Liz Sutton, Outreach Manager, UW-Milwaukee School of Freshwater Sciences
The School of Freshwater Sciences at the University of Wisconsin-Milwaukee is the largest water focused academic research institute on the Great Lakes and the only North American school of higher education solely dedicated to freshwater issues. The School trains the next generation of freshwater professionals and advances strategic science to inform policy, improve management, and promote the health and sustainability of the Great Lakes and freshwater systems worldwide. Liz has spent her career working to engage and inspire young people through STEM and environmental science education. In 2008 she transitioned into higher education, working as the Assistant Director and STEM Specialist for UWM College for Kids before developing a formal outreach department within the School of Freshwater Sciences with her at the helm.
Collab Lab 24: Maps as a Point of Engagement
Emily Champagne – GIS Supervisor, Milwaukee Metropolitan Sewerage District (MMSD)
Emily has worked at MMSD since 2011, managing staff and maintaining spatial data, maps, and drawings of facilities and assets (not just sewer pipes – MMSD also has jurisdiction over local streams, rivers, green infrastructure projects and two wastewater reclamation facilities). Emily leads a team that develops applications and solutions as well as GIS maps.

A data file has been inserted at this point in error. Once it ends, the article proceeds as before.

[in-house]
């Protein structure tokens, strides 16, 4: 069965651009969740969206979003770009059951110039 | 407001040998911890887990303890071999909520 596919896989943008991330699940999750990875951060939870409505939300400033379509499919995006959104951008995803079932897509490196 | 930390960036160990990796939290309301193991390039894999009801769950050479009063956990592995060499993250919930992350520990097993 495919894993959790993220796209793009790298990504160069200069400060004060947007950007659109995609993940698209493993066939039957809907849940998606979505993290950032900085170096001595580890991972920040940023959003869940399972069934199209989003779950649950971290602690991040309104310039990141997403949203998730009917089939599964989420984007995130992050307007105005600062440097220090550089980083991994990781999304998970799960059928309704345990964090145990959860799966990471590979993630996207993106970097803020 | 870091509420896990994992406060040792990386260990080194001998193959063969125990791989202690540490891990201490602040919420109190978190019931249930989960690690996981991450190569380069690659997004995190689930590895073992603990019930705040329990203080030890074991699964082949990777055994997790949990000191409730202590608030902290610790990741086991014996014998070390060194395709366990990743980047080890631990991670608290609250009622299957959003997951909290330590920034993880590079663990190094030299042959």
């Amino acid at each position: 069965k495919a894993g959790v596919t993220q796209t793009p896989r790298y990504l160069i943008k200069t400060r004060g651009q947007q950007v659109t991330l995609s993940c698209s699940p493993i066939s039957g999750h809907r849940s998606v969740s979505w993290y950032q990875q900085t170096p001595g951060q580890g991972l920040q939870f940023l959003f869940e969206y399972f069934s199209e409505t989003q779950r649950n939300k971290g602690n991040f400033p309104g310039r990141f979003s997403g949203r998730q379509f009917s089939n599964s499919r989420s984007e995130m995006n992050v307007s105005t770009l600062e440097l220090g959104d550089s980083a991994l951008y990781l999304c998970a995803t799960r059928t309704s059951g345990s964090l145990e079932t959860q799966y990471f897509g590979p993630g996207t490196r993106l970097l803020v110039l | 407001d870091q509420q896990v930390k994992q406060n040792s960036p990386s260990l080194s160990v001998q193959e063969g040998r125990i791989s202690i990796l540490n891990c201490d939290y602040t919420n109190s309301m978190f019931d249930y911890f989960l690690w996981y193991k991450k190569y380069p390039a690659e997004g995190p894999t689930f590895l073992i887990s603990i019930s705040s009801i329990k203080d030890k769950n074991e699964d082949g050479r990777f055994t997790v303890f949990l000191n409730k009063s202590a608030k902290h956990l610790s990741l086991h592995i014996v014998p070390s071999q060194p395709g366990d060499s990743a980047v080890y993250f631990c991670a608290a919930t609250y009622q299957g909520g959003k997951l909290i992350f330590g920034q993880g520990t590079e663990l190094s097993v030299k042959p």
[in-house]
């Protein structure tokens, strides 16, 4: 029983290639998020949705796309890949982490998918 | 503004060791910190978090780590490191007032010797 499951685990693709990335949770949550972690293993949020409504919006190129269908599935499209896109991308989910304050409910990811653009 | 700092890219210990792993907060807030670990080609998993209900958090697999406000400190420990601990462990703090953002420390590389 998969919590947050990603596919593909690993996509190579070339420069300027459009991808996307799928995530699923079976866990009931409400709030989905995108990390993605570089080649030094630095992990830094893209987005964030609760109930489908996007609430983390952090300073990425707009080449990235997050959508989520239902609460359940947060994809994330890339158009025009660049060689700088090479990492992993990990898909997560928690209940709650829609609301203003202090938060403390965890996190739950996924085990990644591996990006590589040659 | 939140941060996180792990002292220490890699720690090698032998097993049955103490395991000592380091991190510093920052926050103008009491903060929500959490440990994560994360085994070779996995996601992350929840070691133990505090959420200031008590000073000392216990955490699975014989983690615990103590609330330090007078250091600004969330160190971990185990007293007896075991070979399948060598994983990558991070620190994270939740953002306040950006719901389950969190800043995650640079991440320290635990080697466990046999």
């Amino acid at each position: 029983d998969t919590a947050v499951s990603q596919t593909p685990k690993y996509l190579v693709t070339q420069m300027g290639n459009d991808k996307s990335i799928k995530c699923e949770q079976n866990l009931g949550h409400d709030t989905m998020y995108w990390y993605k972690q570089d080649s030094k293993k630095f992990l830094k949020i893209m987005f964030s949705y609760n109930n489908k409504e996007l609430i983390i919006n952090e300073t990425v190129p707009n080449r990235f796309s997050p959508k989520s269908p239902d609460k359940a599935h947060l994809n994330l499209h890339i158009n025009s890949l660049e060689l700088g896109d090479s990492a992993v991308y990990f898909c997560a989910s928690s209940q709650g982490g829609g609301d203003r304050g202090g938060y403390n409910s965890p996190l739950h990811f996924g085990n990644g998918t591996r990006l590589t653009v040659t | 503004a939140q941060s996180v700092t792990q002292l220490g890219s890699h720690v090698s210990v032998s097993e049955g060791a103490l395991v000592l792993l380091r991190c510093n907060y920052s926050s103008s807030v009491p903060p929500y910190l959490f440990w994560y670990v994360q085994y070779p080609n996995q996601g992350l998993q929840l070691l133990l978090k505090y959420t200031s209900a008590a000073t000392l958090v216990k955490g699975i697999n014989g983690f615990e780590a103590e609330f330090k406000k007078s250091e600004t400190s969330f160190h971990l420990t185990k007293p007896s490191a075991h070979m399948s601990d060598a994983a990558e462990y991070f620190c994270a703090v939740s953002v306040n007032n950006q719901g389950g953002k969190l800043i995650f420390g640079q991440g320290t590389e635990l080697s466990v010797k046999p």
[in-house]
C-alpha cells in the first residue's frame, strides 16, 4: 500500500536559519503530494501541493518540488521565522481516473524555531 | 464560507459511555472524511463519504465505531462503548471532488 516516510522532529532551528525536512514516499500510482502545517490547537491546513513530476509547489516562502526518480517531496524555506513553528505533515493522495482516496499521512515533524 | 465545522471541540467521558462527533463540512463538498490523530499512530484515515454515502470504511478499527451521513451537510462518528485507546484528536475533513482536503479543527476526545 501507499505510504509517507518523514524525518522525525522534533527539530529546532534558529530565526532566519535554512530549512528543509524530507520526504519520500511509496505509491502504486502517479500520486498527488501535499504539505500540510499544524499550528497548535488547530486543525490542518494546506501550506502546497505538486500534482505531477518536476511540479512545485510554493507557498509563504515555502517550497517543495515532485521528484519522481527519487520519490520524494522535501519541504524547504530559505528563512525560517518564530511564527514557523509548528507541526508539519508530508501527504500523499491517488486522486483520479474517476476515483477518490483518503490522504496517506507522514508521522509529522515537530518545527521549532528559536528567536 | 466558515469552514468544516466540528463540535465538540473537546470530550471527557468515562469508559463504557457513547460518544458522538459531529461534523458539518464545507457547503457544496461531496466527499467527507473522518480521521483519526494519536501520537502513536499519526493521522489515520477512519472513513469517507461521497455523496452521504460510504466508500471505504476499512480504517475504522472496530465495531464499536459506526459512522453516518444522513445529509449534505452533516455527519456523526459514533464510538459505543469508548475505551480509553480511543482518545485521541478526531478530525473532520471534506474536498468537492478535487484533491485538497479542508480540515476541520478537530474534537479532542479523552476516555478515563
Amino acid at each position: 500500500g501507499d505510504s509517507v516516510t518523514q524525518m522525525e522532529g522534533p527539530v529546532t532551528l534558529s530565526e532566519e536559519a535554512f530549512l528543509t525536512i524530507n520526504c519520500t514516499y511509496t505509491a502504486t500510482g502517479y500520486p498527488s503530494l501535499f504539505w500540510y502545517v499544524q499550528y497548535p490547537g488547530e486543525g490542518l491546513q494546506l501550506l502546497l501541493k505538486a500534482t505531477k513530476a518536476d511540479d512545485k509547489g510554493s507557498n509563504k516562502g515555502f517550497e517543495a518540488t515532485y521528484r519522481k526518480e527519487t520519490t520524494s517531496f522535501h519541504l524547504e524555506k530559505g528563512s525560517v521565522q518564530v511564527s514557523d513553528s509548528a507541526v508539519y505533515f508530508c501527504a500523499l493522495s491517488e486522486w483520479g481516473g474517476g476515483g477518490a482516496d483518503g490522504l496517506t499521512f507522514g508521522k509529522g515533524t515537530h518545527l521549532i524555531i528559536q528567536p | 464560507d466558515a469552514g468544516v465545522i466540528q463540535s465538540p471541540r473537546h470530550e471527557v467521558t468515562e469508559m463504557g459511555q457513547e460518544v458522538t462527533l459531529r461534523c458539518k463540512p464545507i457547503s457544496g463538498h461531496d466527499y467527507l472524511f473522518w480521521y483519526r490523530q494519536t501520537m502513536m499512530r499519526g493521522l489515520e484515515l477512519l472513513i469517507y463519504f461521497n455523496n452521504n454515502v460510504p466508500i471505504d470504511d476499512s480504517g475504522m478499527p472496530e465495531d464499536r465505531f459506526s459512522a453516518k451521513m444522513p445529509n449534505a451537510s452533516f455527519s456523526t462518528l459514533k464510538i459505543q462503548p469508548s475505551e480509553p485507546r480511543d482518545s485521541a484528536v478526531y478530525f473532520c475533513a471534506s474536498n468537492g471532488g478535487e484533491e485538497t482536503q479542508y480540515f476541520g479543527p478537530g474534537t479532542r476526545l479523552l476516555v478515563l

Emily earned a Bachelor’s degree in Natural Resources from the University of Minnesota and a GIS Master’s Certificate from the University of Wisconsin – Madison. She has had a career in geospatial information and land records for 20 years working in a variety of jobs that include the Minnesota Department of Natural Resources, Dane County Regional Planning Commission, City of Muskego, and AECOM (Engineering firm).
Emily earned GIS Professional certification in 2009. She is an active member of the local GIS community including Wisconsin GeoMentors, Esri Wisconsin User Group, and the Wisconsin Land Information Association, which she is currently serving as Past President on the Board of Directors.
Donna Genzmer, GISP – Director, Cartography & GIS Center, University of Wisconsin-Milwaukee
Donna is a Higher Education Professional and campus leader in GIS implementation in academic research and instruction, outreach, and collaboration, specializing in cartography and geospatial analysis. She is a recognized leader in facilitating collaboration with campus and community partners to achieve positive outcomes. Donna has been at the forefront of initiatives to get GIS into Wisconsin K-12 schools.
Auriana Gilliland-Lloyd – Conservation Assistant, Bonobo & Congo Biodiversity Initiative, Zoological Society of Milwaukee